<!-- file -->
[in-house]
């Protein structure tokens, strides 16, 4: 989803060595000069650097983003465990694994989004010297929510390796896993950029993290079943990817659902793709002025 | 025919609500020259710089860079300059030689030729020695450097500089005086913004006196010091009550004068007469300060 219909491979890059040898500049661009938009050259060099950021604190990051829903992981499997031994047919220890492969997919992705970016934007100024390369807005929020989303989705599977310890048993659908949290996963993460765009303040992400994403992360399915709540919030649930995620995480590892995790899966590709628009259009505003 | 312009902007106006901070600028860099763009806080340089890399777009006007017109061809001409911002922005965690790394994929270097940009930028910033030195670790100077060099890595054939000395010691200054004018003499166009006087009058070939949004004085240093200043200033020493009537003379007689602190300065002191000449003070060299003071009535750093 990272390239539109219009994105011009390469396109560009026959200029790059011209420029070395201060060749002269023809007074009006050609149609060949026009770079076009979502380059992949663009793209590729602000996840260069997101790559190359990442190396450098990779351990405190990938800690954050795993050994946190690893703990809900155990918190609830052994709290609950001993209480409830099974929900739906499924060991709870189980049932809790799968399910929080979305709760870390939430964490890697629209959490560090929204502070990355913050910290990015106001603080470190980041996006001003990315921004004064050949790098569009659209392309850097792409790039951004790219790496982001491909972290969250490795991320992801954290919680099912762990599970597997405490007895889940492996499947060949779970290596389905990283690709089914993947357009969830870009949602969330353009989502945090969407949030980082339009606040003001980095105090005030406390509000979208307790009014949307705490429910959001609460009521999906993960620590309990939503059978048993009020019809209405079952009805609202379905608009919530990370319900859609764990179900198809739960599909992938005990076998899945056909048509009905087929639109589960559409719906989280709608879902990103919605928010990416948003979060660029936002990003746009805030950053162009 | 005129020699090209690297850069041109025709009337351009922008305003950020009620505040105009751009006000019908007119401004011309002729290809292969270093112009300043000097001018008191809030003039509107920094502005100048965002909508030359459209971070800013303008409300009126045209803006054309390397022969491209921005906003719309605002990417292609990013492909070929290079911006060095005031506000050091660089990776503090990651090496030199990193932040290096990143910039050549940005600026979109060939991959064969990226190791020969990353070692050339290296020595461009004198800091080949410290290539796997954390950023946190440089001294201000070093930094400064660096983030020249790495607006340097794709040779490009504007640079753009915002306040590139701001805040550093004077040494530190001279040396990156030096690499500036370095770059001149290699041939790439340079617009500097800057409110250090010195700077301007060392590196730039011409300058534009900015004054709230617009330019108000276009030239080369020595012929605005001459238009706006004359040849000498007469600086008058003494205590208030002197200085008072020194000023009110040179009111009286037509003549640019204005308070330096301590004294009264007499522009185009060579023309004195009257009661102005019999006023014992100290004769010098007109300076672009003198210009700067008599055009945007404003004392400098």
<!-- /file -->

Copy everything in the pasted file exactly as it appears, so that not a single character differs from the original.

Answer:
[in-house]
């Protein structure tokens, strides 16, 4: 989803060595000069650097983003465990694994989004010297929510390796896993950029993290079943990817659902793709002025 | 025919609500020259710089860079300059030689030729020695450097500089005086913004006196010091009550004068007469300060 219909491979890059040898500049661009938009050259060099950021604190990051829903992981499997031994047919220890492969997919992705970016934007100024390369807005929020989303989705599977310890048993659908949290996963993460765009303040992400994403992360399915709540919030649930995620995480590892995790899966590709628009259009505003 | 312009902007106006901070600028860099763009806080340089890399777009006007017109061809001409911002922005965690790394994929270097940009930028910033030195670790100077060099890595054939000395010691200054004018003499166009006087009058070939949004004085240093200043200033020493009537003379007689602190300065002191000449003070060299003071009535750093 990272390239539109219009994105011009390469396109560009026959200029790059011209420029070395201060060749002269023809007074009006050609149609060949026009770079076009979502380059992949663009793209590729602000996840260069997101790559190359990442190396450098990779351990405190990938800690954050795993050994946190690893703990809900155990918190609830052994709290609950001993209480409830099974929900739906499924060991709870189980049932809790799968399910929080979305709760870390939430964490890697629209959490560090929204502070990355913050910290990015106001603080470190980041996006001003990315921004004064050949790098569009659209392309850097792409790039951004790219790496982001491909972290969250490795991320992801954290919680099912762990599970597997405490007895889940492996499947060949779970290596389905990283690709089914993947357009969830870009949602969330353009989502945090969407949030980082339009606040003001980095105090005030406390509000979208307790009014949307705490429910959001609460009521999906993960620590309990939503059978048993009020019809209405079952009805609202379905608009919530990370319900859609764990179900198809739960599909992938005990076998899945056909048509009905087929639109589960559409719906989280709608879902990103919605928010990416948003979060660029936002990003746009805030950053162009 | 005129020699090209690297850069041109025709009337351009922008305003950020009620505040105009751009006000019908007119401004011309002729290809292969270093112009300043000097001018008191809030003039509107920094502005100048965002909508030359459209971070800013303008409300009126045209803006054309390397022969491209921005906003719309605002990417292609990013492909070929290079911006060095005031506000050091660089990776503090990651090496030199990193932040290096990143910039050549940005600026979109060939991959064969990226190791020969990353070692050339290296020595461009004198800091080949410290290539796997954390950023946190440089001294201000070093930094400064660096983030020249790495607006340097794709040779490009504007640079753009915002306040590139701001805040550093004077040494530190001279040396990156030096690499500036370095770059001149290699041939790439340079617009500097800057409110250090010195700077301007060392590196730039011409300058534009900015004054709230617009330019108000276009030239080369020595012929605005001459238009706006004359040849000498007469600086008058003494205590208030002197200085008072020194000023009110040179009111009286037509003549640019204005308070330096301590004294009264007499522009185009060579023309004195009257009661102005019999006023014992100290004769010098007109300076672009003198210009700067008599055009945007404003004392400098």